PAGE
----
Photo: Western Brook trail, Gros Morne National Park, Newfoundland, Canada. May 2017
Some of the web projects undertaken since 2009 are listed here. Serving large images by means of zoomable tile pyramids has been a recurring theme, and in hindsight one can see how the technology – and my skills – have progressed.
Scans of historical railway timetables from around the world, presented as zoom- and pan-able tiles, indexed for easy access.
Timetables were donated by a number of contributors. I built a book scanner (shown left) that used two Canon PowerShot cameras to capture page images at a rate of around 750 pages per hour. ScanTailor was the image processing software that helped to de-warp the images.
The website itself was completely hand-built. I wouldn’t do that now but, at the time, it was an important deep learning experience for me. It was my first website, and I wanted to understand CSS, PHP, MySQL and the like.
The project lost momentum when I was loaned a large collection and had to get it scanned quickly. Capturing the scans got too far ahead of the indexing, and focus on completing each timetable book before moving on was lost. The hosting plan at the time had a 10Gb storage limit, which also meant there was no simple solution for publishing everything.
Users continue to email in with requests for assistance. Authors and broadcasters checking facts has been the biggest category. To celebrate a golden wedding one lady wanted to locate precisely the train her parents had met on. A man from The Netherlands was using the data to underpin his train simulator.
There are thousands of scans filed if someone wants to take over the project. Despite no social media engagement from me or any recent updates, the site pulls in 1,500 visitors per month. Surely someone would like to take it on?
Back in 2009 when I was building TimetableWorld.com, PanoJS was the only open-source tile renderer I uncovered.
Visit PanoJS Project website.
The software was last updated in 2011, but the site contains links to more recent applications of it.
Here is my basic demo showing a map of West Germany’s railways in 1977. Simple, clean, fast.
Stitched OS 1″ Map
Andrew Rowbottom was an early adopter of tiling to present an out-of-copyright Ordnance Survey (Great Britain) map series as continuous stitched map. Google Maps launched in February 2005 and Andrew started building a compliant overlay less than a year later. His site (last updated in 2010) is www.ponies.me.uk/maps/osmap.html.
Andrew kindly donated his tiles for use in Timetable World but they sat unused on a DVD until more recently. I have since renumbered all the tiles to make them compliant with the Leaflet viewer. My site here is really just a proof-of-concept to try out Leaflet and display the map with layers from a number of free sources.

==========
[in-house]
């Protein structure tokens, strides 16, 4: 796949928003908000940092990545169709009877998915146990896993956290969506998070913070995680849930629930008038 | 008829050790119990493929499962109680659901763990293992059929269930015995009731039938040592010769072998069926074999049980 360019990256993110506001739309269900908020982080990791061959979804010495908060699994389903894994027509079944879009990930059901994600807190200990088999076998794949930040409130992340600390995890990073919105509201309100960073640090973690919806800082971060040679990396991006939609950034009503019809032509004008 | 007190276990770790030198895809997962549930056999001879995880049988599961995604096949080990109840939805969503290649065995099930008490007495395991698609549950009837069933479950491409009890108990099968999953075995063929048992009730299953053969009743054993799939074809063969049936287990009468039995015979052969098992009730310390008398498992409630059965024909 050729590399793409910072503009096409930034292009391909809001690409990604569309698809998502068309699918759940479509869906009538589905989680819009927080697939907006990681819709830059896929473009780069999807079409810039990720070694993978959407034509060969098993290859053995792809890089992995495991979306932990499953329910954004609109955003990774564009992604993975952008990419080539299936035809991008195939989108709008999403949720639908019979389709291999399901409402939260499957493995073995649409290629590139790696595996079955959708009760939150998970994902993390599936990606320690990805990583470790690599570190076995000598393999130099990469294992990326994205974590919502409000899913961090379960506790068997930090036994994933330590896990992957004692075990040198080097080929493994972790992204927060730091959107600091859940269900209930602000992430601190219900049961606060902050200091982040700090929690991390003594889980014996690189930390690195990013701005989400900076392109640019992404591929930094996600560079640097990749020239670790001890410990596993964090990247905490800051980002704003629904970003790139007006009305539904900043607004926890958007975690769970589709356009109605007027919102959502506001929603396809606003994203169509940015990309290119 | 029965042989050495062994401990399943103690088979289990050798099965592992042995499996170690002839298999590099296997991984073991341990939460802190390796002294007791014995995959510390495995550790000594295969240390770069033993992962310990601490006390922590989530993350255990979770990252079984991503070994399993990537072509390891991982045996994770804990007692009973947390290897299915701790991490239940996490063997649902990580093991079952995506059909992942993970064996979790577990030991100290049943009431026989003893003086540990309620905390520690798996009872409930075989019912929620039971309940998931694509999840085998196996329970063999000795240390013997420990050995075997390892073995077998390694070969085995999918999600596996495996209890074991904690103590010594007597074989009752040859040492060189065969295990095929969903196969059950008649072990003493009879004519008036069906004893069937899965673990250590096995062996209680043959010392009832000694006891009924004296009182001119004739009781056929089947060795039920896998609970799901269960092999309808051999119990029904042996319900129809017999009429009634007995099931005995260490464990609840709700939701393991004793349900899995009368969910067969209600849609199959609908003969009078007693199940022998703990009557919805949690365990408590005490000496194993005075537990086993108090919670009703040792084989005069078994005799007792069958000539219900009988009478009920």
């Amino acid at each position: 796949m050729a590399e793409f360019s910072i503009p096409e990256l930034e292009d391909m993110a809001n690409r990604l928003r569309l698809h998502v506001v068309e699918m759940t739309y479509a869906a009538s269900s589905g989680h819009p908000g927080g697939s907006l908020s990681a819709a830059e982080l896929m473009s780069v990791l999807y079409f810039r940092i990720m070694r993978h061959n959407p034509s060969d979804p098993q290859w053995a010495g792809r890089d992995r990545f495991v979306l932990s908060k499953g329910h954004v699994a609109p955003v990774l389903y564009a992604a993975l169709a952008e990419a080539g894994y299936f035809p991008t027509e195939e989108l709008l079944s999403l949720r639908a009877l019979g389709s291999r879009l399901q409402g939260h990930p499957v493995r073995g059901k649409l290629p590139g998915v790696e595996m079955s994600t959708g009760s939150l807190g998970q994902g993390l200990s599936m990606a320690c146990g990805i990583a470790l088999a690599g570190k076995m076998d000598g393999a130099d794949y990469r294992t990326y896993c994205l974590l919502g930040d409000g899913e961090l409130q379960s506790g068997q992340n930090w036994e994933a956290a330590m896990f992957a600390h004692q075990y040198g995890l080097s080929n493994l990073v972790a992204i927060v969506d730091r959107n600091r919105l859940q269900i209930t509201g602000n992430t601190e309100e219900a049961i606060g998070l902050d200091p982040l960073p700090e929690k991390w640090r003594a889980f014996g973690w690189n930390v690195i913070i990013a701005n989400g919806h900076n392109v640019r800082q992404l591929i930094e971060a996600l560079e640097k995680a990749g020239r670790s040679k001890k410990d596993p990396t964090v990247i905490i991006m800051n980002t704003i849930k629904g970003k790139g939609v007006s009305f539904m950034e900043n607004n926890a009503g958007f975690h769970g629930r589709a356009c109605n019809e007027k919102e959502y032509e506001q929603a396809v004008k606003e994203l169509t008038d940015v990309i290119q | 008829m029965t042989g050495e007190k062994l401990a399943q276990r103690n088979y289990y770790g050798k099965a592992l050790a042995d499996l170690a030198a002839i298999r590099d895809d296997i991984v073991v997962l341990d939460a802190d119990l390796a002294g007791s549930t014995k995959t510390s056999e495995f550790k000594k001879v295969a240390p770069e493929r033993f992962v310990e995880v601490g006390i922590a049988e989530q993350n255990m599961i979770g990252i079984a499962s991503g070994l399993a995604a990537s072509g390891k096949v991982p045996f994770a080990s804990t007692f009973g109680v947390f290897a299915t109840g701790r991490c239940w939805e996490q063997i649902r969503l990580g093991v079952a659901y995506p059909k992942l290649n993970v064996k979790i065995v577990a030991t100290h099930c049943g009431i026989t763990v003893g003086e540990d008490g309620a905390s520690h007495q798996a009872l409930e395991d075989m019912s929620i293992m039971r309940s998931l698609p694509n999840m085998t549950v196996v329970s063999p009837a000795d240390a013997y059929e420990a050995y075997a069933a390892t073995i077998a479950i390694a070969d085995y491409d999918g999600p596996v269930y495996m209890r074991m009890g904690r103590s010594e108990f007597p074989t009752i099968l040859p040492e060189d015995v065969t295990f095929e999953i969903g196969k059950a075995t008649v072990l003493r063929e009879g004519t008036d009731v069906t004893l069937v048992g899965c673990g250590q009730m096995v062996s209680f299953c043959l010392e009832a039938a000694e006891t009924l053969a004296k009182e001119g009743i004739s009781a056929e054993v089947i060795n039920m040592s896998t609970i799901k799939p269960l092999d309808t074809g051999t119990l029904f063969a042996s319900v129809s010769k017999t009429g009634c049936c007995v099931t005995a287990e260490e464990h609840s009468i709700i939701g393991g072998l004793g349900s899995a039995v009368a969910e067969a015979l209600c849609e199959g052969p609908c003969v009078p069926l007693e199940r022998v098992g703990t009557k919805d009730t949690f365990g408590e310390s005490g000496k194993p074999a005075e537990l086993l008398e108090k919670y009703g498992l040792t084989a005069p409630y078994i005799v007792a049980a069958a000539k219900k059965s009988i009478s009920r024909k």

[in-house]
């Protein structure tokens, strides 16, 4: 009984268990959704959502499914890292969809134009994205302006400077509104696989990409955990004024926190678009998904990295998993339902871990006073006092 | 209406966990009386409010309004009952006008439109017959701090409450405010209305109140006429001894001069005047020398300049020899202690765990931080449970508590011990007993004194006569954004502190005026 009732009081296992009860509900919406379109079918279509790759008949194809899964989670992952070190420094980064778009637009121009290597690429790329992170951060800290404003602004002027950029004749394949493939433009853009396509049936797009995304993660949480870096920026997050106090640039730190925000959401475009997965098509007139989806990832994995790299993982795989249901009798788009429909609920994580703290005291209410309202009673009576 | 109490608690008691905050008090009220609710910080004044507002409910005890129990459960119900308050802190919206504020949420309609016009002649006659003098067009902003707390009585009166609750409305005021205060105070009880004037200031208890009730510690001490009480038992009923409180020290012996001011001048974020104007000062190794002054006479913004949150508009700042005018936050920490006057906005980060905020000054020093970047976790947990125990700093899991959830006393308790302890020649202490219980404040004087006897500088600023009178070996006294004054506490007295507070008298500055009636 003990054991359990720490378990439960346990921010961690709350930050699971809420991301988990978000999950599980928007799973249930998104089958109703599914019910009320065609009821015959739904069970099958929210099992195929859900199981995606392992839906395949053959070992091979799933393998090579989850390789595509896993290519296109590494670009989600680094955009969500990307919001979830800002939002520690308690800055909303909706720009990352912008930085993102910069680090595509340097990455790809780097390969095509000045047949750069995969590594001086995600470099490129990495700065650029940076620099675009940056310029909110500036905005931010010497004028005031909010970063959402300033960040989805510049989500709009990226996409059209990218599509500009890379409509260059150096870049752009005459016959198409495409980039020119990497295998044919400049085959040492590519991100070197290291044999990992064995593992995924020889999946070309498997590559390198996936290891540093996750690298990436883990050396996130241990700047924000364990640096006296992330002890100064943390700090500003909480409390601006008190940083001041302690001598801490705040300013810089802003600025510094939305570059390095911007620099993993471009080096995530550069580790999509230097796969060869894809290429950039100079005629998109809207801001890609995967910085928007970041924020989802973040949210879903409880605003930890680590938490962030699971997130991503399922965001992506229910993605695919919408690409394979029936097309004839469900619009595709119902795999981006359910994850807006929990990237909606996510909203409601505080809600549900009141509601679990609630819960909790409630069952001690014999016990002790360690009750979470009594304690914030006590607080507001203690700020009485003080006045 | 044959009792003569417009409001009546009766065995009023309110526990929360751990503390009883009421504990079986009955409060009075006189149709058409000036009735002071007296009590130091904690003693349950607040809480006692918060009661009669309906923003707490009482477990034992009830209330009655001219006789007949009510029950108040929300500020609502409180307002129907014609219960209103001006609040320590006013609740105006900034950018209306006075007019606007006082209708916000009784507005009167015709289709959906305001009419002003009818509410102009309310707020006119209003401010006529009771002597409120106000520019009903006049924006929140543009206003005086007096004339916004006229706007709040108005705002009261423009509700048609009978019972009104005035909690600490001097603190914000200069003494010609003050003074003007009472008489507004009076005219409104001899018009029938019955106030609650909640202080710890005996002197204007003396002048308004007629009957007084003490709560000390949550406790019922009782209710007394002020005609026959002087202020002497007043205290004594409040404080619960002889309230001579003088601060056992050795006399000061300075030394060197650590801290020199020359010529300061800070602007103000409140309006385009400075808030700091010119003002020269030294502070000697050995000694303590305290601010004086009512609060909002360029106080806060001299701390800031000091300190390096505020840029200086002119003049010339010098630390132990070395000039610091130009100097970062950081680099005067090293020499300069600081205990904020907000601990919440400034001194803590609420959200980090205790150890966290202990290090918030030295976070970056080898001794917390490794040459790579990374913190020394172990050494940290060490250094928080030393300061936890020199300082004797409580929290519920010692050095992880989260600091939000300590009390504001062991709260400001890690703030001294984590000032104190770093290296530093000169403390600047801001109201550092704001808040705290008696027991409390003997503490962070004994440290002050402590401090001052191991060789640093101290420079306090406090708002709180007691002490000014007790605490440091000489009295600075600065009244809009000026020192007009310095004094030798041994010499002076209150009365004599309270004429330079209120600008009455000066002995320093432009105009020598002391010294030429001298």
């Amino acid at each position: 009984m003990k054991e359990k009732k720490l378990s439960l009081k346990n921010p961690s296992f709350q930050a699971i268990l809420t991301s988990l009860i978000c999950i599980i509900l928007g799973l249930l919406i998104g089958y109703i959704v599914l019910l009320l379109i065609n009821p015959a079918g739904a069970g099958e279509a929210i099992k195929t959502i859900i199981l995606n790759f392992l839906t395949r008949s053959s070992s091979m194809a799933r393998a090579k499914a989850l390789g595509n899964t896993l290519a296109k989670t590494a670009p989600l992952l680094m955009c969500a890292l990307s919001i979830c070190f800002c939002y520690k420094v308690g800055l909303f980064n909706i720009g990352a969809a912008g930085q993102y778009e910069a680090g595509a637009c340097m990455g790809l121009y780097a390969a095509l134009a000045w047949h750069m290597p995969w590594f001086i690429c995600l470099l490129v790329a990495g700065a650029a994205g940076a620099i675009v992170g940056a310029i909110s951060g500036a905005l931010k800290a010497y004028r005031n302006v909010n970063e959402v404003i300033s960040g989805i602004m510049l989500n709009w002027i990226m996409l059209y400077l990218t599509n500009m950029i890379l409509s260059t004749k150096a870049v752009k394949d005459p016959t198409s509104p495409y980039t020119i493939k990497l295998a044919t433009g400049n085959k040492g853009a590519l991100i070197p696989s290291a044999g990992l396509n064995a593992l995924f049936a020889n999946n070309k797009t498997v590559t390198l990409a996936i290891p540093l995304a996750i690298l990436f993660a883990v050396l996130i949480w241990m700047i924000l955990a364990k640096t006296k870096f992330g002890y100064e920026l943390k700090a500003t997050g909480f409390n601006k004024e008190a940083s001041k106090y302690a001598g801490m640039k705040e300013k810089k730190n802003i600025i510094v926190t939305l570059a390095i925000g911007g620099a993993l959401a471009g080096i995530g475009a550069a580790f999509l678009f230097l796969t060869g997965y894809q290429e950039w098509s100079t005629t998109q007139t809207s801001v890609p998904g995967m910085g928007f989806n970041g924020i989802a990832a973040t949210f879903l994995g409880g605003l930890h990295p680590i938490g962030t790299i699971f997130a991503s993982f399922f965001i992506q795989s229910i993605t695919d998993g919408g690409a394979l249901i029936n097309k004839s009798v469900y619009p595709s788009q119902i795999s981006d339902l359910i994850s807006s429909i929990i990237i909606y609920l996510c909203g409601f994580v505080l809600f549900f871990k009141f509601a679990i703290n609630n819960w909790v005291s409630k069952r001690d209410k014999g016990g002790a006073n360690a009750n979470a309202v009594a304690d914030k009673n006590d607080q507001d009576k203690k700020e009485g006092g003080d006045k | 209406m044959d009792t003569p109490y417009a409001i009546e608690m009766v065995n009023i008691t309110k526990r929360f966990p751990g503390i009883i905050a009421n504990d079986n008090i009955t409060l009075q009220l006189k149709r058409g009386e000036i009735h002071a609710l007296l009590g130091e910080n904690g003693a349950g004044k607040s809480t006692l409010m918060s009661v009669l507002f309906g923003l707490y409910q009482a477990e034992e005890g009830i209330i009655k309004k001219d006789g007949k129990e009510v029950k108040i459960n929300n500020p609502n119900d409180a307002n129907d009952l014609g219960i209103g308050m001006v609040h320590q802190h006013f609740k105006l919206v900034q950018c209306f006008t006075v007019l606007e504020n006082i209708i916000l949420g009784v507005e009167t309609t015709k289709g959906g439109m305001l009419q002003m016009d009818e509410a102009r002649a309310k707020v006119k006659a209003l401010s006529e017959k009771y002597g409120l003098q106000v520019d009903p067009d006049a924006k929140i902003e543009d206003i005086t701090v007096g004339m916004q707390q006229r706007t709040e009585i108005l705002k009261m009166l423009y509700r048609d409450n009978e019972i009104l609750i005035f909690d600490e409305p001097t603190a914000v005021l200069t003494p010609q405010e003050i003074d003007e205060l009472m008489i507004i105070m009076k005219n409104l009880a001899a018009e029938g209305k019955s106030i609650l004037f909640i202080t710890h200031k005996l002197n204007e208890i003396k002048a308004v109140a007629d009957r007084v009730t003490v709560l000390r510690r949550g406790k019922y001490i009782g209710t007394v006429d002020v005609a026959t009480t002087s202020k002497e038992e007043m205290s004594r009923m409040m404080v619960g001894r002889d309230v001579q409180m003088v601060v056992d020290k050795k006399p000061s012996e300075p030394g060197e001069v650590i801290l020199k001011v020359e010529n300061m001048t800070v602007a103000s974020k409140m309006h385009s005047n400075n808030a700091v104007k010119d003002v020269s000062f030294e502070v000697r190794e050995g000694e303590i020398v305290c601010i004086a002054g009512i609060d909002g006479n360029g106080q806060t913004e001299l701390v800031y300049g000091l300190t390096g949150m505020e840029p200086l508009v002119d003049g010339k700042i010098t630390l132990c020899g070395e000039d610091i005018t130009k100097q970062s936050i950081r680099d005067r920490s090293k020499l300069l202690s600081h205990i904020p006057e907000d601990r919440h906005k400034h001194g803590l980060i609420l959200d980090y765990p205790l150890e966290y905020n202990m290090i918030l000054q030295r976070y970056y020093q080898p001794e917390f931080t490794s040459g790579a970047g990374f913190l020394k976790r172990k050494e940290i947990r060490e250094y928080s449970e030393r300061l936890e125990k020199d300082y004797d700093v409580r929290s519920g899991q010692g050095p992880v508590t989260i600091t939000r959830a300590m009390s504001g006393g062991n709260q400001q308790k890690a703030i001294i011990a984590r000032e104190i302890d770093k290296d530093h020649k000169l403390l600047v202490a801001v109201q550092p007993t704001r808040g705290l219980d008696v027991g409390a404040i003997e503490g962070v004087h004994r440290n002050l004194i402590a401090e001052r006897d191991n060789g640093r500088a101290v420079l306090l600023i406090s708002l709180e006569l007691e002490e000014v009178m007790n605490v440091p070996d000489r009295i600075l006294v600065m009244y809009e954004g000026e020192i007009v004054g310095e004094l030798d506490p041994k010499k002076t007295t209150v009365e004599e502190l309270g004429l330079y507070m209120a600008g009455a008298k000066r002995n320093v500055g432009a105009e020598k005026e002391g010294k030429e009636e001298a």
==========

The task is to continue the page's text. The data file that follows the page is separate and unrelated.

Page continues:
Visit OS 1″ Map
Lessons learned: Storing the tiles as 256×256 pixel JPEG files is reaching its natural limit with this site. The operating system has a large overhead to manage the file pointers and FTP uploads to a remote hosting service are slow and unreliable. A similar even-larger site (now defunct) took three days to upload. I have since built OpenTiles.org (see below) to utilise binary storage of tiles in a PostgreSQL database, which is much more complex but vastly more scalable.
Historical map series are widely available online, but only a few are available as continuous stitched maps. For example, much of the vast output of the Soviet military mapping operation – thought to have employed 100,000 people under the auspices of the General Staff (“Genshtab”) – was put into the public domain when the USSR fragmented.
OpenTiles is a live early-stage project to build the tools for stitching, reprojecting and hosting historical series in a cost-effective way. It now offers the Genshtab maps, and also Austria-Hungary 1898, pre-war Latvia and Allied maps of Germany. Tiles are hosted as binary records in a database and the web server renders these as files in milliseconds. Lots of work still to do, and I’m actively looking for collaborators.
The picture shows the Genshtab 1:500,000 series as a stitched mosaic. Each coloured square was a discrete sheet.
An article about OpenTiles is due to appear in Sheetlines, the journal of the Charles Close Society.
Maidenhead Athletic Club
I took over as webmaster for the Club in June 2016. The technology needed a major revamp, having been little changed in ten years.
A new emailer service (Mailchimp) for sending mass communications went live in November 2016 and a wholly-new website in January 2017. The Club now offers online registration, membership and payment services, and people can sign up for club events, voluntary activities and the like through the site. There is still work to do to use social media effectively, but that is in hand.
The site presents the Club in a good light, and the traffic levels are significantly higher than I expected. Some 2,100 people used the site in a few hours around the annual Easter 10 race organised by the Club.
Linden Avenue community website
A website to underpin a community campaign against building houses on the rear gardens of four properties in the street. The campaign was successful in 2013 and the website is now dormant.
Several times a year I am approached by developers fishing for access to the same land via my property, and it helps to be able to send them the web link. So far, none has been sufficiently determined to continue the dialogue.
Farndale Avenue, York
For a few years whilst my son was at York University (GB) I owned a very pleasant house that he shared with other students. The house is now sold, but the website was used to support the advertising of spare rooms. Using Gumtree, it was never a problem to find people, even for short gaps in the holidays.
Visit Farndale Avenue, York.